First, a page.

Physical therapy sessions must be daily and the duration of treatment (number of sessions) is always dependent on the evolution of each case, but is often prolonged.


Physical Therapy modalities and techniques


  • electric currents

In the treatment of shoulder tendinitis, cold physical agents (usually in the form of ice),


ultrasounds and electrical currents with an anti-inflammatory objective are widely used.


Extracorporeal shock waves are a therapeutic method in increasing use, especially in the case of calcific tendinitis of the shoulder.


Massage is a widely used technique, in its various aspects, depending on the clinical condition.


  • shoulder massage

Aiming above all to reduce pain, certain postures and techniques of traction and dislocation of the shoulder joint are used. .


In order to reduce the tendon overload at the shoulder joint, the physiotherapeutic treatment should include a series of mobilization and muscle strengthening techniques that aim to restore the harmony of the shoulder movements, especially if the clinical examination found mobility and/or mobility deficits in muscle strength.


It is essential to counteract the anomalous elevation of the humeral head in the various arm movements, to work on the re-centering of the humeral head on the scapula, including exercises (always suitable for each case) that globally reinforce the centering and depressing muscles of the humeral head (muscles of the rotator cuff and latissimus dorsi and pectoralis major muscles).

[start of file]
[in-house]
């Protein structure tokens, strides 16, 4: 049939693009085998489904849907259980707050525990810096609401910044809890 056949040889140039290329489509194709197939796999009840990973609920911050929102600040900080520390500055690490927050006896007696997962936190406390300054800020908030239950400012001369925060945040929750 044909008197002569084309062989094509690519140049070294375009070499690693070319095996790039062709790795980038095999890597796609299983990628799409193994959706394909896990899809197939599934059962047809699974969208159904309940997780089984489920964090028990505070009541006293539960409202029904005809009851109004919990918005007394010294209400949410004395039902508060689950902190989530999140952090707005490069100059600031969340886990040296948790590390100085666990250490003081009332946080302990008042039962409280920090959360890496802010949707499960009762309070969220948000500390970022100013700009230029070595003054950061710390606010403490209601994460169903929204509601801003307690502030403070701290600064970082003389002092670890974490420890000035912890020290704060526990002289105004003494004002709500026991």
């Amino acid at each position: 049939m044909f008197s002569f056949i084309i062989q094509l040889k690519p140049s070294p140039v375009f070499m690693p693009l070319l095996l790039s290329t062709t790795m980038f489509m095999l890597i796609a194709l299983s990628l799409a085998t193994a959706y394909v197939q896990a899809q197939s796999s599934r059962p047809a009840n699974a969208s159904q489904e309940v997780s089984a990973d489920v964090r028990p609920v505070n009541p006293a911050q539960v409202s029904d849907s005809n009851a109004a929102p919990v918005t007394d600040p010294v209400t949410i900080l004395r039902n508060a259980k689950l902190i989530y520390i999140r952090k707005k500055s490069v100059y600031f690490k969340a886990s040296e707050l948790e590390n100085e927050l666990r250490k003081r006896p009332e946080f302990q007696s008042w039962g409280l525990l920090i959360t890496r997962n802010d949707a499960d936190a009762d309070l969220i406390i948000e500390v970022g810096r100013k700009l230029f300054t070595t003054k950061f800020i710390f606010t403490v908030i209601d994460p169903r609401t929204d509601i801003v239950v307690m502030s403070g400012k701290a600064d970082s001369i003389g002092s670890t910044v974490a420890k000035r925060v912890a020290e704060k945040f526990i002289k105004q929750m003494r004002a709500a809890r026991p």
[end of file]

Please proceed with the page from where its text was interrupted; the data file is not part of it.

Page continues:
It is also essential to counteract the deviation of the shoulder blade to the side, especially in raising the arm, also with muscle strengthening exercises (specific for each frame) that globally promote the stabilization of the shoulder blade (anterior serratus muscles, trapezius and rhomboids) .


  • Muscle strengthening must be carried out with different methods and using different types of exercises, also trying to achieve a balance between the agonist / antagonist muscles of the shoulder, namely at the level of the internal / external rotators (the latter are often deficient in relation to the first). Regarding the deltoid muscle, there must be some care in strengthening it, especially in its intermediate portion, as it promotes the elevation of the humeral head.


  • Joint capsule stretches are a frequently used technique, especially for the posterior portion of the capsule.


Proprioceptive training is a work in which exercises are used with a progressive increase in its difficulty and instability, so that the shoulder joint exercises its action in an adequate and automatic way, namely at the muscular and postural level.


The shoulder rehabilitation program can be carried out in the form of Hydrotherapy or, ideally, be complemented with this type of treatment.